When unthinkable terror struck New York City 19 years ago, Fire Chief Peter Ganci Jr. grabbed a hard hat and headed straight for ground zero. Nearly 3,000 people lost their lives in terrorist attacks on Sept. 11, 2001, including hundreds of firefighters. Chief Ganci was among them. But his name will forever live on as a symbol of valor and sacrifice.
This week, the commissioner of the New York City Fire Department announced that the James Gordon Bennett Medal, the department’s highest award for bravery, will be renamed after Chief Ganci.
The move is a tribute to “a legendary Chief who is still revered by all of us so many years after his death,” Commissioner Daniel Nigro wrote in a social media post announcing the change. But it is also meant as an act of racial justice.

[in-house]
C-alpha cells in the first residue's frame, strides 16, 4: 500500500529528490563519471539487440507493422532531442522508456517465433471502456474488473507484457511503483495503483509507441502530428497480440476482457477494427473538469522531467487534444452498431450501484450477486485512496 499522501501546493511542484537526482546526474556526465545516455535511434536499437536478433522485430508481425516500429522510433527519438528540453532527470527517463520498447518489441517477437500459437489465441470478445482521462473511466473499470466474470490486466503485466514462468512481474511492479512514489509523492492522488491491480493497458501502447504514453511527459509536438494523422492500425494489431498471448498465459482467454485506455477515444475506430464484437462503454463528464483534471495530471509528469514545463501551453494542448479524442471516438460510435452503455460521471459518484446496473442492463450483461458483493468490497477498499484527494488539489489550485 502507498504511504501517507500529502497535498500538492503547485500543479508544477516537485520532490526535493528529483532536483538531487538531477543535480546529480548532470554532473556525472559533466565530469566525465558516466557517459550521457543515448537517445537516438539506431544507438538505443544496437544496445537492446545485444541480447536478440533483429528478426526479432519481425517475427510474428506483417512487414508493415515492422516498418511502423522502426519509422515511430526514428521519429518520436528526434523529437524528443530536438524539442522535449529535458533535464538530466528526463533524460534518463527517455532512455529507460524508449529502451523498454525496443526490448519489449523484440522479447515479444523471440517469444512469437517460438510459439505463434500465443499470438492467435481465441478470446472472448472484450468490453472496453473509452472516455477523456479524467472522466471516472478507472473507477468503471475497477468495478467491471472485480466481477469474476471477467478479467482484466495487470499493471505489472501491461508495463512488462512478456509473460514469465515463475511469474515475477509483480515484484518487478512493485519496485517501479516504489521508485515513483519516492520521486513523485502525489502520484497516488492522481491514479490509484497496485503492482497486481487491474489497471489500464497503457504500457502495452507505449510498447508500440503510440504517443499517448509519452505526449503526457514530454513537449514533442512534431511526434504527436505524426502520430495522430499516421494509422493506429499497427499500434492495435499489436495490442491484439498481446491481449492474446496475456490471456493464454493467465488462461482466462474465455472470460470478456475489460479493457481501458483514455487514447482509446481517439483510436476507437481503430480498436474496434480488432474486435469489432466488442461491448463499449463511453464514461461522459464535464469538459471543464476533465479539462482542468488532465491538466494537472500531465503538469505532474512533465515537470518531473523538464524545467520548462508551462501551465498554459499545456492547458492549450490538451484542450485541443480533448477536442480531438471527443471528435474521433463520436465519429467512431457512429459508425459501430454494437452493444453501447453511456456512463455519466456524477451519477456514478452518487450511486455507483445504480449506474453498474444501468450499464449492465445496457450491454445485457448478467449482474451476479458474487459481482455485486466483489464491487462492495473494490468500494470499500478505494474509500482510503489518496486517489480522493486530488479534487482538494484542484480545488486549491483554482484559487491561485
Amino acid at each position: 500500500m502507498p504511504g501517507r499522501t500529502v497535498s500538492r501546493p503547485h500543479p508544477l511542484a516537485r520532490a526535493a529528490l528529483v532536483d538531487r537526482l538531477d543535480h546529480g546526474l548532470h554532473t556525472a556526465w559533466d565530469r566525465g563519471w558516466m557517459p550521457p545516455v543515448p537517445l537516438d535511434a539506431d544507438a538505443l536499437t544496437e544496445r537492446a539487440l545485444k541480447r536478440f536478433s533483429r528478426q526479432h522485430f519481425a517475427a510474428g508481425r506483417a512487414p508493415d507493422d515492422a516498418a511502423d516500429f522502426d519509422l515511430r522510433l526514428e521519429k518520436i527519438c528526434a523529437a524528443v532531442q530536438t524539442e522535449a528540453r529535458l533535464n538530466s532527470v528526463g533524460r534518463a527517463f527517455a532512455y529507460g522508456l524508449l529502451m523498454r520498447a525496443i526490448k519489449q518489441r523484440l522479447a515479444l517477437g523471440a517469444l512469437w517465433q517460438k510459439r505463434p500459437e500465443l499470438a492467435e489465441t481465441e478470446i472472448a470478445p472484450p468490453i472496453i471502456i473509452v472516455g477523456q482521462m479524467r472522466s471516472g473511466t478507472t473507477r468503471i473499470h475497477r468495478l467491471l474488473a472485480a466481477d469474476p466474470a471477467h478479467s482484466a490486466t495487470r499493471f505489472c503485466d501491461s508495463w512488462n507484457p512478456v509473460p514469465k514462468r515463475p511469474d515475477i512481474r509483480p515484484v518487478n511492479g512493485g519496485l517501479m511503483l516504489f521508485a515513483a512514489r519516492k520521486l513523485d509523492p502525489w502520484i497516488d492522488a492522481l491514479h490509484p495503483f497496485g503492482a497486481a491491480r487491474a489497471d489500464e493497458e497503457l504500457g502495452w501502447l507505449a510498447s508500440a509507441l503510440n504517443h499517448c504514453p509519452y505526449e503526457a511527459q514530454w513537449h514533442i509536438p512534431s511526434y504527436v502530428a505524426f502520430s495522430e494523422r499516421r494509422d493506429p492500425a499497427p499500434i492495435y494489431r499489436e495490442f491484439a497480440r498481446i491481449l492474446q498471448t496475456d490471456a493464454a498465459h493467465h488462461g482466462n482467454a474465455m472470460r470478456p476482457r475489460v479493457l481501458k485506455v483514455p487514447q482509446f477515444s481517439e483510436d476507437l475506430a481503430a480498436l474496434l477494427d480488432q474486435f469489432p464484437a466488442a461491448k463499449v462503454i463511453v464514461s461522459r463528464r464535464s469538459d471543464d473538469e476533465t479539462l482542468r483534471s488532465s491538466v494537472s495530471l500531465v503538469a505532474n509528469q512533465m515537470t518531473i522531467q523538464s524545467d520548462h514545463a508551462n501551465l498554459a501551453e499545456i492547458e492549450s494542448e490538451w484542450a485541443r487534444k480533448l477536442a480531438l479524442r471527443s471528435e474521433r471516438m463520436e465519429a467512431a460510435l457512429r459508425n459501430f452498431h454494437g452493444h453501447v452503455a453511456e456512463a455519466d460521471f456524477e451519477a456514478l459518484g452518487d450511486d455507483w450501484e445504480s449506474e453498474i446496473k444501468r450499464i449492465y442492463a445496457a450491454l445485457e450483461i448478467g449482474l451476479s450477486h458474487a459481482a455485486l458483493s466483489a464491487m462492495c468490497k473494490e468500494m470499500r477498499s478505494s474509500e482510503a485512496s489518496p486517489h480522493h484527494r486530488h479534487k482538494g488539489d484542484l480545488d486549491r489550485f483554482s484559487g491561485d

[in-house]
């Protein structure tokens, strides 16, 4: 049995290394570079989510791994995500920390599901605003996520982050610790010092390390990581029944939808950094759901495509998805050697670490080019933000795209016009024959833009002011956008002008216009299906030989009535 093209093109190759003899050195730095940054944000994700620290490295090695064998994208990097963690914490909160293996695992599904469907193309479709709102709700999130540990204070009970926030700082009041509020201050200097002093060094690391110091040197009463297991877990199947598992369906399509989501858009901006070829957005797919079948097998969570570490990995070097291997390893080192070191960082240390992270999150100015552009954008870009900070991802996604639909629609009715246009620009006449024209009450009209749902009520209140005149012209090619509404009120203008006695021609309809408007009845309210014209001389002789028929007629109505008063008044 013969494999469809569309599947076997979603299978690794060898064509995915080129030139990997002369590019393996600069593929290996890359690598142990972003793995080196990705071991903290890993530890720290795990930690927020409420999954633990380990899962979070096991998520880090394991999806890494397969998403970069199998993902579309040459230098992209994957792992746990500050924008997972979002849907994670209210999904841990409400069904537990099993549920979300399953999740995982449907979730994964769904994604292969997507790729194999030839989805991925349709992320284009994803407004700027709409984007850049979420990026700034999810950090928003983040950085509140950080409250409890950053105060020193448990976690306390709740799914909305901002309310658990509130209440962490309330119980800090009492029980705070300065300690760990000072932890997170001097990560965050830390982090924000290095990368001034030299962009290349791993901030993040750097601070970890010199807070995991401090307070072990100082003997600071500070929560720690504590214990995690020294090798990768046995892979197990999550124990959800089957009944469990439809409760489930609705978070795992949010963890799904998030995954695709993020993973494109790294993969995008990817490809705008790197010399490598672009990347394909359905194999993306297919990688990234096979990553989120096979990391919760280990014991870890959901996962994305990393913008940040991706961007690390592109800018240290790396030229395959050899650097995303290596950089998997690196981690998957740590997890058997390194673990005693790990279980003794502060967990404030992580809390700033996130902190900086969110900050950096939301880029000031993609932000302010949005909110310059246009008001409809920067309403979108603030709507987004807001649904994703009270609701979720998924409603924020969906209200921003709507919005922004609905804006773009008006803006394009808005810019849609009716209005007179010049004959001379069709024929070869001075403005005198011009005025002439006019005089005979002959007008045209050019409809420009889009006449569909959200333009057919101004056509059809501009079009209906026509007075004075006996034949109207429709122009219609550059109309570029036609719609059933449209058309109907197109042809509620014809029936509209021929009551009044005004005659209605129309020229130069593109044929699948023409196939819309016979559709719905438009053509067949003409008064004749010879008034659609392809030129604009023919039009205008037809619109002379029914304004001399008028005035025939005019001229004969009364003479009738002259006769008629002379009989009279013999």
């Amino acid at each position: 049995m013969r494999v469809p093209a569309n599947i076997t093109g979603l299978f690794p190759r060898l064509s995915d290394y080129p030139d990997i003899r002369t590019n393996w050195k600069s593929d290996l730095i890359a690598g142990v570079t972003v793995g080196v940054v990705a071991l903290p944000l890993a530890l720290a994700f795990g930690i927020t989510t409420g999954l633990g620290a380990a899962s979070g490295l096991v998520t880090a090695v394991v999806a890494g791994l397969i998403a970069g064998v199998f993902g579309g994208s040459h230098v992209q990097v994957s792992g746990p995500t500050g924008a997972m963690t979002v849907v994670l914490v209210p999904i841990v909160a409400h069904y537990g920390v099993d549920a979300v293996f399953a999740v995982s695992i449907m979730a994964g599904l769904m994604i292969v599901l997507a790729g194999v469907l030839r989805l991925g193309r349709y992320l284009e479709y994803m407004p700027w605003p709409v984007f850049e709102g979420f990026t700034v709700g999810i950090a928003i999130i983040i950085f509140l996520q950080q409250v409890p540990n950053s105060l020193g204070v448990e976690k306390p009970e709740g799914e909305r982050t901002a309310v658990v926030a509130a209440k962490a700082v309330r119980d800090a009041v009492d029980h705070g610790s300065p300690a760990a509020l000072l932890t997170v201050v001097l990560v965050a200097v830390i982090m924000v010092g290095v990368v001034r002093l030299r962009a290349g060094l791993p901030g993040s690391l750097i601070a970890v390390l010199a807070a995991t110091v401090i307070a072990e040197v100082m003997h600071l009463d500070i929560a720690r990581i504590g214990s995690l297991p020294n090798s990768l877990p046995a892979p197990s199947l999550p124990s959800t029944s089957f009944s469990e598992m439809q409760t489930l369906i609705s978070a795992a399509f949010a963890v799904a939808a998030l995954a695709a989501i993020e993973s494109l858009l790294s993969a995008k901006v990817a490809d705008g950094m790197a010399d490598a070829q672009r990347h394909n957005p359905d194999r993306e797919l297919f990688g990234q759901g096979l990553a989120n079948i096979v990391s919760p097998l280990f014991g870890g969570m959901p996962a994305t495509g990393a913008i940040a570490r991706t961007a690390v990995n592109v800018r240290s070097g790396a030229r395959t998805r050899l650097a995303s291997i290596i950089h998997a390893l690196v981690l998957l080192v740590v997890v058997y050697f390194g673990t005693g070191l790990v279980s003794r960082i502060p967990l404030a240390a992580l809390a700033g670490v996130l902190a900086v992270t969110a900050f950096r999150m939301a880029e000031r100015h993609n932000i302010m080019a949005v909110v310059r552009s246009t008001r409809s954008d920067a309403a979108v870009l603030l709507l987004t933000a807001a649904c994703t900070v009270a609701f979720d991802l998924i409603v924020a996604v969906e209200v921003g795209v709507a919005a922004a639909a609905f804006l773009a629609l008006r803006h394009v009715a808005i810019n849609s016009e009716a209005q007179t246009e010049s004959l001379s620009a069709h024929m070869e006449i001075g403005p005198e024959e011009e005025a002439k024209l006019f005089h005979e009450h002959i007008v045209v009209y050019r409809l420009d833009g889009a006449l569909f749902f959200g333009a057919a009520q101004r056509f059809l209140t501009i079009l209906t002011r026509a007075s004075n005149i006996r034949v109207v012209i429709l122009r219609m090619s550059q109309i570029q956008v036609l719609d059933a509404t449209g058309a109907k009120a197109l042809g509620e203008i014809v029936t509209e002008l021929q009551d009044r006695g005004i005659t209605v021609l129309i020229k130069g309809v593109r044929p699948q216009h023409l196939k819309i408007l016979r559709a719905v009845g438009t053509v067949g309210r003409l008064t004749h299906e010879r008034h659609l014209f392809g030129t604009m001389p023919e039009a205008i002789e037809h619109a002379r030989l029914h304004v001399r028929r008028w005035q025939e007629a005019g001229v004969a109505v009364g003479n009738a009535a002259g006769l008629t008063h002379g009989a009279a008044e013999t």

The medal was first awarded in 1869 by publisher James Gordon Bennett to honor the firefighters who saved his home from a blaze. The medal has borne his name ever since. But in life, Bennett espoused many racist views, and used his paper The New York Herald to spread anti-abolitionist rhetoric.
“This award for bravery should not be tied to someone who never served the FDNY, risked his life to save others, and who advocated for hate and slavery,” Commissioner Nigro wrote. “That award should be named for the Chief who was leading our troops on our darkest day, a great man who gave his life overseeing the greatest rescue operation in FDNY history.”
Get unlimited Monitor journalism.Learn more